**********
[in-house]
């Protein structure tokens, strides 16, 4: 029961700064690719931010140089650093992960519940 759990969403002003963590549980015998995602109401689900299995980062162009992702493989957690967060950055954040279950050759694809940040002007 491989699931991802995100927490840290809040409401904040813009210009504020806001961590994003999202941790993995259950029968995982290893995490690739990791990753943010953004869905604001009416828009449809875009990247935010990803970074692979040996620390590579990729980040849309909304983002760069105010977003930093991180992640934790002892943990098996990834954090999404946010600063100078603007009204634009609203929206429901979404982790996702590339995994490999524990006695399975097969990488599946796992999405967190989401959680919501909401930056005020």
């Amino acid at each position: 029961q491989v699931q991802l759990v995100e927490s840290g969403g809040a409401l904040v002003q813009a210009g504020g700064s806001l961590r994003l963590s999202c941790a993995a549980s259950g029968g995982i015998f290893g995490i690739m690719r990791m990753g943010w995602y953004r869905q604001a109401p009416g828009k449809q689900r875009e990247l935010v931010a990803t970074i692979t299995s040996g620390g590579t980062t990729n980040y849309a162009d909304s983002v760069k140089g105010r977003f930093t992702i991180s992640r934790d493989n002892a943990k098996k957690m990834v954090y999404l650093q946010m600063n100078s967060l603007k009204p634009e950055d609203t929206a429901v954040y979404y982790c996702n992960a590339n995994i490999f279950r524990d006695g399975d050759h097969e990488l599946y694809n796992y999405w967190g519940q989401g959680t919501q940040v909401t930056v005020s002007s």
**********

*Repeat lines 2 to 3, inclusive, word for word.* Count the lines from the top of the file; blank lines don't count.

């Protein structure tokens, strides 16, 4: 029961700064690719931010140089650093992960519940 759990969403002003963590549980015998995602109401689900299995980062162009992702493989957690967060950055954040279950050759694809940040002007 491989699931991802995100927490840290809040409401904040813009210009504020806001961590994003999202941790993995259950029968995982290893995490690739990791990753943010953004869905604001009416828009449809875009990247935010990803970074692979040996620390590579990729980040849309909304983002760069105010977003930093991180992640934790002892943990098996990834954090999404946010600063100078603007009204634009609203929206429901979404982790996702590339995994490999524990006695399975097969990488599946796992999405967190989401959680919501909401930056005020």
């Amino acid at each position: 029961q491989v699931q991802l759990v995100e927490s840290g969403g809040a409401l904040v002003q813009a210009g504020g700064s806001l961590r994003l963590s999202c941790a993995a549980s259950g029968g995982i015998f290893g995490i690739m690719r990791m990753g943010w995602y953004r869905q604001a109401p009416g828009k449809q689900r875009e990247l935010v931010a990803t970074i692979t299995s040996g620390g590579t980062t990729n980040y849309a162009d909304s983002v760069k140089g105010r977003f930093t992702i991180s992640r934790d493989n002892a943990k098996k957690m990834v954090y999404l650093q946010m600063n100078s967060l603007k009204p634009e950055d609203t929206a429901v954040y979404y982790c996702n992960a590339n995994i490999f279950r524990d006695g399975d050759h097969e990488l599946y694809n796992y999405w967190g519940q989401g959680t919501q940040v909401t930056v005020s002007s």